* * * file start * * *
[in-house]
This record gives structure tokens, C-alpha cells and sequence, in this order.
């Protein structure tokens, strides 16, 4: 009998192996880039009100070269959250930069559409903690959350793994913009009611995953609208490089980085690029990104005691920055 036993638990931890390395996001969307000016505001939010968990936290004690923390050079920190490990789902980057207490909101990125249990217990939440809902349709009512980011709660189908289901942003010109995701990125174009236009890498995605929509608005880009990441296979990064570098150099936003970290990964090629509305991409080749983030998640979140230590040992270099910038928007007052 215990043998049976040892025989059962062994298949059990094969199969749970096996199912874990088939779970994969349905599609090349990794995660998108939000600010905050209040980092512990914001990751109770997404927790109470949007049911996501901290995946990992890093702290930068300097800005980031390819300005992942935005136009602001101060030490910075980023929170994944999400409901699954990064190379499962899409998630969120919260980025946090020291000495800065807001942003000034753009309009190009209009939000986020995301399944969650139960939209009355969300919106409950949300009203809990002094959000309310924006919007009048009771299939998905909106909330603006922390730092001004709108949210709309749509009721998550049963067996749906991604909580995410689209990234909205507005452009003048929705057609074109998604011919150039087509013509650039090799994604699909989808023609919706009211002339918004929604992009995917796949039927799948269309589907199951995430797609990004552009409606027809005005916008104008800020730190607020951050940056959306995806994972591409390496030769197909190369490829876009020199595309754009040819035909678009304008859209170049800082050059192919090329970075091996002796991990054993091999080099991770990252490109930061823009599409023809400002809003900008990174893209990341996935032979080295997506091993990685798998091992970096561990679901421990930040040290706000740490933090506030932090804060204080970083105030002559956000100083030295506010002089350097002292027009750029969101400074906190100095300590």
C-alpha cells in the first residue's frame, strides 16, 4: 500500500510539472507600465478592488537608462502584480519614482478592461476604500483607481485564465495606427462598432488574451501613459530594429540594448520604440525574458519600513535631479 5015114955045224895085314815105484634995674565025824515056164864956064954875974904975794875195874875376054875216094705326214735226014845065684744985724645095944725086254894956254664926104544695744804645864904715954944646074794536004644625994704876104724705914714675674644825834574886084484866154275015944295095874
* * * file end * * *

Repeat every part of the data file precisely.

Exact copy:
[in-house]
This record gives structure tokens, C-alpha cells and sequence, in this order.
């Protein structure tokens, strides 16, 4: 009998192996880039009100070269959250930069559409903690959350793994913009009611995953609208490089980085690029990104005691920055 036993638990931890390395996001969307000016505001939010968990936290004690923390050079920190490990789902980057207490909101990125249990217990939440809902349709009512980011709660189908289901942003010109995701990125174009236009890498995605929509608005880009990441296979990064570098150099936003970290990964090629509305991409080749983030998640979140230590040992270099910038928007007052 215990043998049976040892025989059962062994298949059990094969199969749970096996199912874990088939779970994969349905599609090349990794995660998108939000600010905050209040980092512990914001990751109770997404927790109470949007049911996501901290995946990992890093702290930068300097800005980031390819300005992942935005136009602001101060030490910075980023929170994944999400409901699954990064190379499962899409998630969120919260980025946090020291000495800065807001942003000034753009309009190009209009939000986020995301399944969650139960939209009355969300919106409950949300009203809990002094959000309310924006919007009048009771299939998905909106909330603006922390730092001004709108949210709309749509009721998550049963067996749906991604909580995410689209990234909205507005452009003048929705057609074109998604011919150039087509013509650039090799994604699909989808023609919706009211002339918004929604992009995917796949039927799948269309589907199951995430797609990004552009409606027809005005916008104008800020730190607020951050940056959306995806994972591409390496030769197909190369490829876009020199595309754009040819035909678009304008859209170049800082050059192919090329970075091996002796991990054993091999080099991770990252490109930061823009599409023809400002809003900008990174893209990341996935032979080295997506091993990685798998091992970096561990679901421990930040040290706000740490933090506030932090804060204080970083105030002559956000100083030295506010002089350097002292027009750029969101400074906190100095300590």
C-alpha cells in the first residue's frame, strides 16, 4: 500500500510539472507600465478592488537608462502584480519614482478592461476604500483607481485564465495606427462598432488574451501613459530594429540594448520604440525574458519600513535631479 5015114955045224895085314815105484634995674565025824515056164864956064954875974904975794875195874875376054875216094705326214735226014845065684744985724645095944725086254894956254664926104544695744804645864904715954944646074794536004644625994704876104724705914714675674644825834574886084484866154275015944295095874